JJ Lehto Wins Overall Sebring Pole, Three Class Fast Qualifiers Lost Poles in Tech BRASELTON, GA. - JJ Lehto found enough clear track to set a fast lap and win the overall pole Thursday for Saturday's Mobil 1 Twelve Hours of Sebring, the opening...
JJ Lehto Wins Overall Sebring Pole, Three Class Fast Qualifiers Lost Poles in Tech
BRASELTON, GA. - JJ Lehto found enough clear track to set a fast lap and win the overall pole Thursday for Saturday's Mobil 1 Twelve Hours of Sebring, the opening race of the 2004 American Le Mans Series season. Meanwhile, the apparent pole winners in the other three classes of competition lost their poles due to technical violations that were discovered in post-qualifying scrutineering.
Qualifying records were shattered in both the GTS and GT classes as the 44-car starting field was set for America's oldest and most prestigious sports car race.
Lehto driving the ADT Champion Racing Audi R8 that he will share with Emanuele Pirro and Marco Werner, turned a fast lap of 1:48.710 on the 3.7-mile track. His time just nipped the 1:48.821 posted by Allan McNish in the Audi Sport UK Team Veloqx entry that he will share with Frank Biela and Pierre Kaffer. James Weaver qualified third overall and in the LMP1 class in the Dyson Racing Lola-MG that he will share with Butch Leitzinger and Andy Wallace.
Lehto won the pole and the race in 1999 in his first Sebring start, and his team led 10 of the 12 hours in last year's race before being beaten for the victory. He took a good-natured jab at McNish in the post-qualifying press conference.
"Allan held me up on one lap while I was qualifying, so that made me really want to beat him," he said. "When these Formula One guys come back here, we just have to give them a little lesson."
McNish, the 2000 champion of the ALMS, spent the last three seasons in Formula One but is returning to sports cars this year. He nearly beat Lehto for the pole, falling just short on his last flying lap.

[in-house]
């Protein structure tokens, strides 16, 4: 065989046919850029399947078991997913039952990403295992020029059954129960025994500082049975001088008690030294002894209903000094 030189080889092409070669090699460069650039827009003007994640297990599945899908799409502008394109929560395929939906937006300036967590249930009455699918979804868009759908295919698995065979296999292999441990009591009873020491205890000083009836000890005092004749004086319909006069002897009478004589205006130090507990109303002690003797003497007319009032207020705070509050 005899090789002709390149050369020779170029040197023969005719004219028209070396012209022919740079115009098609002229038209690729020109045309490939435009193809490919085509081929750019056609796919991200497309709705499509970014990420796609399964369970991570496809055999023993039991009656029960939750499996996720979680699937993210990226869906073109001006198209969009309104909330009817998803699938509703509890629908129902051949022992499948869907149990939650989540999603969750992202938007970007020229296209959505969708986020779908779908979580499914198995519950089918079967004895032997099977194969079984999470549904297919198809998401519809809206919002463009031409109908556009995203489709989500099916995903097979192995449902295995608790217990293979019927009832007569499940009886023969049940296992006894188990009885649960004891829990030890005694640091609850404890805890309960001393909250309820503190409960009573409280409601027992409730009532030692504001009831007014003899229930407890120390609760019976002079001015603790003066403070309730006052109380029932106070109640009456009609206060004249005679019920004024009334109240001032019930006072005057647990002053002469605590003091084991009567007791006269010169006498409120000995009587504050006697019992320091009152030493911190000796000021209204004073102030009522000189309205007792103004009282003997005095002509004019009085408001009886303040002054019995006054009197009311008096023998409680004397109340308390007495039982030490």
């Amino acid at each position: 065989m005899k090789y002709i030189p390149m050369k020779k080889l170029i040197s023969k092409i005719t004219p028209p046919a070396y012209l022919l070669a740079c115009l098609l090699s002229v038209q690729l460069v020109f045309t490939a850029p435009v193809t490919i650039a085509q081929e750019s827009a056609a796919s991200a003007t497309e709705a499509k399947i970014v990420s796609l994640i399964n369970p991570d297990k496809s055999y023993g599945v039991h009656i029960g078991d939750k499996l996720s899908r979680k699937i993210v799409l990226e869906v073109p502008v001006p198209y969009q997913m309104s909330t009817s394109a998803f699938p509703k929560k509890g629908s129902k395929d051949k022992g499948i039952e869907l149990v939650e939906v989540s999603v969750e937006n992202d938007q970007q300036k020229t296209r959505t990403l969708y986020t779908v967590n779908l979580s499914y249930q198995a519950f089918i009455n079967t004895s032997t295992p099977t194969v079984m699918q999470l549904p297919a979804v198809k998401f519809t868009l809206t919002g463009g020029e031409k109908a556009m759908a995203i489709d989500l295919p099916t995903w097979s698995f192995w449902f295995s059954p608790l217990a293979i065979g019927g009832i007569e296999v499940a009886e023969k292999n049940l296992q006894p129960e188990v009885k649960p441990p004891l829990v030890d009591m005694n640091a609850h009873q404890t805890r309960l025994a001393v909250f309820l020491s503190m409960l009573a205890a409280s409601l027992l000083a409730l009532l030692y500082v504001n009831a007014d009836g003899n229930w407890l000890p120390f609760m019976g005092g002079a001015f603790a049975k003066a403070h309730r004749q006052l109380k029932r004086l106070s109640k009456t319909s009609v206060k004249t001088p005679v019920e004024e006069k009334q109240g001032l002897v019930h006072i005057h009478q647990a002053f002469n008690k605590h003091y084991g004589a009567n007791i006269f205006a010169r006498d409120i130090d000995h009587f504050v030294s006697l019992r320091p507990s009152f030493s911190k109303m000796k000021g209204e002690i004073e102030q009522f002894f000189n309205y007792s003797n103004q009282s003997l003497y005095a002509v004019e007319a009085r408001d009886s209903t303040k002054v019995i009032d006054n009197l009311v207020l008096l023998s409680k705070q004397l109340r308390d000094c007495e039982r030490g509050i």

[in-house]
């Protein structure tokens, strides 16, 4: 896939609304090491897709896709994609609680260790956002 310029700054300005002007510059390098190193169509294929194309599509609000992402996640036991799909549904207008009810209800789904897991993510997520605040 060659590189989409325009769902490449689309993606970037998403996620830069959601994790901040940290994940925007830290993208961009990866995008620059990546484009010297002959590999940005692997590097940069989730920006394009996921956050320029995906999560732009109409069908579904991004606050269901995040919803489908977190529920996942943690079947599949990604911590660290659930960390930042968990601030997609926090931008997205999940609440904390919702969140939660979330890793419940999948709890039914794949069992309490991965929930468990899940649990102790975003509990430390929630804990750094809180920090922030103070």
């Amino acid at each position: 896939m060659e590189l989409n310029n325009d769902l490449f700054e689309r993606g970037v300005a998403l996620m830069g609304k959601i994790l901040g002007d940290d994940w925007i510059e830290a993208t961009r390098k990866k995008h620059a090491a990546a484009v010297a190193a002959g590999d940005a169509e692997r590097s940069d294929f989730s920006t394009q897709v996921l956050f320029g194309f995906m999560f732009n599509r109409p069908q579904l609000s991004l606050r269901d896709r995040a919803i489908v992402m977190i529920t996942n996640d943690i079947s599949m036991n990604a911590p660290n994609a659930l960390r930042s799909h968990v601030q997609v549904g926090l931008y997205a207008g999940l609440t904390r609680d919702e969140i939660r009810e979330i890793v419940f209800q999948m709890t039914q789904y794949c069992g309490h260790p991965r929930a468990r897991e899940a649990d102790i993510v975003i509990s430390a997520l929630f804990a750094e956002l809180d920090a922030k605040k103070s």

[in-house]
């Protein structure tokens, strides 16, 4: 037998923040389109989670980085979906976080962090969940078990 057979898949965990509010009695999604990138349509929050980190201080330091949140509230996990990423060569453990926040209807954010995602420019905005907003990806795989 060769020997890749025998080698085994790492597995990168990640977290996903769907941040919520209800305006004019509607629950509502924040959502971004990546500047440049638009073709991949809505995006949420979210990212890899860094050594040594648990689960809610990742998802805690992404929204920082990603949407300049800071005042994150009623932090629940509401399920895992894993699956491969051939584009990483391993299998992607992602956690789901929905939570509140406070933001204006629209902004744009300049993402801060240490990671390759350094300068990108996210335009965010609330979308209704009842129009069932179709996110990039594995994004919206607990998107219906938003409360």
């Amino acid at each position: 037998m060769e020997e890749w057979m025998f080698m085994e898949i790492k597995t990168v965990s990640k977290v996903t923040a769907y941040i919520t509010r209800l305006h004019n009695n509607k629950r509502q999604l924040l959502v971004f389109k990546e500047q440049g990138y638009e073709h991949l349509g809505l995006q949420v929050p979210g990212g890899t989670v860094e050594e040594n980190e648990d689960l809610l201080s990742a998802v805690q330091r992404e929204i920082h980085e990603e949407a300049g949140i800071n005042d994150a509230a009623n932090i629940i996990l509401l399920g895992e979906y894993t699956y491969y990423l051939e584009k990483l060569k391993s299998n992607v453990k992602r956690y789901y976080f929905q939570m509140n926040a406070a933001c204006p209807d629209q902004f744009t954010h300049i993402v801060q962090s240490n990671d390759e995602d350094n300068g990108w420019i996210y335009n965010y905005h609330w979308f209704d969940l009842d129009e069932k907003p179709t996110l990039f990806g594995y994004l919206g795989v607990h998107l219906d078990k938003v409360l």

"I was on pole from the start until seven minutes to the checkered flag," said McNish. "I went quicker on my very last lap but it wasn't quite good enough. Our car was set up more with the race in mind than out-and-out qualifying, which bodes well for a successful race."
"It's nice to be on the pole and you can win a 12-hour race from the pole because I've done it," Lehto said. "The team has worked really hard on the set-ups and I'm happy with it. I really like my new teammate (Werner) and I think we're going to have a good season."
Marino Franchitti, driving the Rand Racing Lola B2K/40-Nissan, inherited the LMP2 class pole after the time posted by apparent pole winner Jeff Bucknum was disallowed. Bucknum's Team Bucknum Racing Pilbeam MP91 failed the stall test that was administered by IMSA officials, meaning that the engine was drawing air from an unapproved source. Franchitti, winning his first ALMS pole, turned a lap of 2:01.171 in the car he will share with Derek Hill and Andy Lally.
The Intersport Lola-Judd of Clint Field, Bill Binnie and Rick Sutherland qualified second at 2:01.841.
Records fell in the production-based GTS and GT classes, with Ron Fellows gaining sole possession of the ALMS record for the most poles in any class by inheriting the GTS class pole. The driver for Corvette Racing won the 14th ALMS pole of his career when the time posted by apparent pole winner Oliver Gavin was disallowed due to the rear wing endplates on his Corvette being out of compliance.
"It's great to finally get the record all to myself," said Fellows, who had not won a pole since August of 2002 at Trois-Rivieres and had been tied for the series record with Dirk Muller for nearly two years. "I feel bad for the guys on the other Corvette, but you take them any way you can get them."
Fellows' time of 1:57.052 shattered the previous track qualifying record of 1:59.024 that was set in 2003 by Gavin. . Fellows will drive with Johnny O'Connell and Max Papis. The Carsport America Dodge Viper GTS-R of Jean-Philippe Belloc, Tom Weickardt and Kevin Allen, which had apparently qualified third in class, also had its time disallowed due to running with improper engine restrictors..
Young German driver Mike Rockenfeller had apparently given the new BAM! Porsche team the GT class pole in its first-ever racing appearance. However, the time was disallowed due to the front splitter on the car extending too far. Inheriting the pole was the Porsche 911 GT3 RSR of Alex Job Racing driven by Timo Bernhard, Jorg Bergmeister and Sascha Maassen with a new class record of 2:04.804. Bernhard was in the car for qualifying and won the second pole of his ALMS career.
The other Job car of Romain Dumas, Marc Lieb and Lucas Luhr, which had apparently qualified third, also had its time disallowed because the front spoiler was too low.
Saturday's race starts at 10:30 a.m. and will be televised live from flag to flag by the SPEED Channel in North America and MotorsTV in Europe. The American Le Mans Series Radio Web will have live coverage online at www.americanlemans.com.